The SavyGamer Podcast, Episode 10

We're back! Except, not quite. We're testing the water with a new format for the show, and we'd love to hear your feedback. Each show we'll have a Big Issue segment in which we'll pick something to talk about and discuss it. Agree with us? Disagree? Let us know. This week - why people put down or finish games.

The podcast contains spoilers for BioShock (9:55-11:54), GTAIV (27:06-33:55), Gears of War (33:55-38:41).

If you want to comment on our thoughts about completing games (or not), please comment, or email me at

Total Runtime: 1:29:46
Total Filesize: 84.2MB

Got feedback on the show? Post a comment, or email us:
LewieP -
Will -

We're also on Twitter at and!

Update: I just listened back to the podcast, and I appear to have said that HMV will pricematch their web site in store. This is not true, I misheard Willeth, I thought he was asking if PC World pricematch HMV online. Sorry for any confusion - LewieP


Matthew said...

Ooh, fancy.

LewieP said...

Urgh, just listened back and my voice kind of skips a few times, sorry guys.

I'm visiting my parents atm, and using the crappy old family computer, and I think that's the problem.

Hopefully will be fixed next one ;D

Anonymous said...

What makes me want to finish a game?

Story. I love good narratives.

uglifruit said...

Firstly nice to have you back.

I thought I would take some time to answer Willeth’s ‘what makes one finish, or fail to finish’ a game.

I should point out that I do not consider myself a hardcore gamer – I own a Wii, a DS and PSP and the last gen consoles. I am much more likely to pick up games second hand, and favour short bursts of gaming rather than prolonged sessions.

Certainly in my case, a sense of progression is a motivating factor to carry on. I actual like this to be tangible – a new area, a new level, a % complete meter. These spur me on. As I don’t play for great chunks of time, I find plot and character development secondary in keeping me playing, as I can rarely remember what I was doing or why I was doing it. Similarly I find very complicated control methods are quite demotivating, as I may well have to relearn how to play. This creates problems late on in games where the player’s skill is expected to be much better than mine usually is.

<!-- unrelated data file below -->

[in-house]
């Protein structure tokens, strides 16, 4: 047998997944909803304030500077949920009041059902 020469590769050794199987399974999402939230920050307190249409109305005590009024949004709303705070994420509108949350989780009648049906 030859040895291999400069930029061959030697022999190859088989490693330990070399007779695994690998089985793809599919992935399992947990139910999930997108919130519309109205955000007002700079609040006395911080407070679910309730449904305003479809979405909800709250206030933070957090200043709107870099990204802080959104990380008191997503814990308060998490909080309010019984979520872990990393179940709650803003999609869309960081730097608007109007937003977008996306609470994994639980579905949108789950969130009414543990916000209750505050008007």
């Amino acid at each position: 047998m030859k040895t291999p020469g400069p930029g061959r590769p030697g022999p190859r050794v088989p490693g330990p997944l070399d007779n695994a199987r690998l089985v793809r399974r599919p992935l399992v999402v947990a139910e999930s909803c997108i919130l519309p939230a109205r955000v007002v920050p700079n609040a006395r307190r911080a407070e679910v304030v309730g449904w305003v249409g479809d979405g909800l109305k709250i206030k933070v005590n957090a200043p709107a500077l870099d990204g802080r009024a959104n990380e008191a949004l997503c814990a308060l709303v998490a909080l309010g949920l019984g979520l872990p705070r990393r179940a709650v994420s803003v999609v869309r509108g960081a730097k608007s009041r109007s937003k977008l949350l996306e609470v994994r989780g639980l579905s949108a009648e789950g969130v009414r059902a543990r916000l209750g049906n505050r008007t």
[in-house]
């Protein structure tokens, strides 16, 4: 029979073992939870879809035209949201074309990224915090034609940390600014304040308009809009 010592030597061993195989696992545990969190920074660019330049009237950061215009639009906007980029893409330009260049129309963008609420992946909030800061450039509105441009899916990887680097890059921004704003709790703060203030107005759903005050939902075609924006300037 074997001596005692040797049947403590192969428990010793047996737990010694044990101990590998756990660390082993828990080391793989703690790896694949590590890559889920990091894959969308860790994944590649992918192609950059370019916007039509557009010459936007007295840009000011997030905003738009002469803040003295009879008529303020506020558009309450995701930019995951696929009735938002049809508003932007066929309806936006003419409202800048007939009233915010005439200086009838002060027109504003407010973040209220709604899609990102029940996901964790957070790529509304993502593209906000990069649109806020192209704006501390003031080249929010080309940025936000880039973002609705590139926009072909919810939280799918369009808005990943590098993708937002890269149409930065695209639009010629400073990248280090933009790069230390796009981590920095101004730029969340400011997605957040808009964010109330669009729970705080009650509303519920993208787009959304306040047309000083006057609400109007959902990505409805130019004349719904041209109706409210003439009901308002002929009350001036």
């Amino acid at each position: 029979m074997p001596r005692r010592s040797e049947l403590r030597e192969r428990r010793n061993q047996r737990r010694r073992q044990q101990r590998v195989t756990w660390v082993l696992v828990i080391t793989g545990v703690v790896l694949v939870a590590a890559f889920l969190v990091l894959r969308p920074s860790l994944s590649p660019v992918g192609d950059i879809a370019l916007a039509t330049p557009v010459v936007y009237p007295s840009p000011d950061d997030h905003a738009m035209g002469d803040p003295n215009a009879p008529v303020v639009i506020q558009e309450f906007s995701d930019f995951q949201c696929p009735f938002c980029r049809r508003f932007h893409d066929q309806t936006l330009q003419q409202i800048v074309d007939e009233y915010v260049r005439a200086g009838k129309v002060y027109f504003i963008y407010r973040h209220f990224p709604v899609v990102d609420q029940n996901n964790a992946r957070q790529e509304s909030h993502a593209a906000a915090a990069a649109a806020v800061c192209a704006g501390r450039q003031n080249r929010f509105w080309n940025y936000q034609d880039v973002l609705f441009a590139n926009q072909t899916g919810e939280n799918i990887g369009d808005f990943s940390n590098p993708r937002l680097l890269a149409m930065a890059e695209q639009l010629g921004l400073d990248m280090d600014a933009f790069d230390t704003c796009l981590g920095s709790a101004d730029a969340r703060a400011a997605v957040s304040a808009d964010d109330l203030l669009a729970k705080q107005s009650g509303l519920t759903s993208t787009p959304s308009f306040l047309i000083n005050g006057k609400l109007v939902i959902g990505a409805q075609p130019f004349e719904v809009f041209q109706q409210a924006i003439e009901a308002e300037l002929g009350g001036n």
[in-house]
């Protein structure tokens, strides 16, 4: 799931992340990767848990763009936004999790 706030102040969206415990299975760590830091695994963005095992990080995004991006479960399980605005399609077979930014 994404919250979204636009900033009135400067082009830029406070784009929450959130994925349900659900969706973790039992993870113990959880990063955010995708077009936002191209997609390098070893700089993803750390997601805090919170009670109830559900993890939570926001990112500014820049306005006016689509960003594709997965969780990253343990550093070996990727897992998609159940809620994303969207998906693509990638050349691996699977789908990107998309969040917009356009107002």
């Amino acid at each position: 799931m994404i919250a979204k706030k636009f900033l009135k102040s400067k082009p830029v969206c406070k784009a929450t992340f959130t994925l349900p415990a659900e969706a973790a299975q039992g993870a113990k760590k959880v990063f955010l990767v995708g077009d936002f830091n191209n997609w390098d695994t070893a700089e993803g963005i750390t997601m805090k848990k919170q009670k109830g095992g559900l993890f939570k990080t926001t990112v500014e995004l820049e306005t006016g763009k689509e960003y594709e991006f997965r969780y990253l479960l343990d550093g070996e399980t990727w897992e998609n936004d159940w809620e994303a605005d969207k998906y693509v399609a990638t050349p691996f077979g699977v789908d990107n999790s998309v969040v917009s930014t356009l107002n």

Games that have kept me playing (or rather returning to) until I finished them tend to be ones that are quite short.

I can list some that I have completed, and why I feel I did so…

Ico – Despite being very beautiful and soforth (which it undoubtedly is), the puzzle element of the areas meant occasional play worked very well – objectives were clear, and controls were simple. The notoriously short play time also motivated me.

Tomb Raider Legend – Again, clear goals and a % complete of the game meant there was a palpable sense of progression. There were sections that might have stopped me were it not for walkthroughs, although generally it was quite easy, even with my limited skills.

Super Mario Galaxy – ‘completing’ this game (in so far as completing the story and saving the galaxy) is very easy. Each level offers a different challenge, and the hub means that the challenge and difficulty can be managed by the player. C.f. Tomb Raider Legend, with its linear path and occasional difficulty spike (generally bosses).
SMG gives the satisfaction of ‘completion’ early, with optional extra play as a ‘value add’. Surely this would mean sales of a sequel would not be impacted in the same way as a difficult game to complete (where players may feel inclined to not bother if the previous game had beaten them).

Professor Layton And The Curious Village – yes I completed all the puzzles. The ability to skip them and return to them meant there was rarely a sticking point. Letting players ‘buy’ help on a puzzle really made this a very friendly game. This is very similar puzzles-in-a-hub-words structure to Zack and Wiki on the wii – although I can’t see myself returning to /finishing that thanks to the abhorrent characters.

Burnout Revenge (xbox) – thanks to the fact that every level seems to open up a new car and other races there is a great sense of achievement at all times.

Geometry Wars Galaxy – wii and ds. This has a good ‘keep playing’ mechanic, whereby ingame currency picked up is used to open new levels and buy upgrades. It allows the player to manage progress through the game – choosing to progress either by tooling up on the easy levels, or opening later more difficult levels. It is not a game where ‘progress’ or ‘finishing’ is easy to measure, but there is the draw of new levels. I would certainly be interested in getting a sequel despite not feeling I had seen all this one had to offer.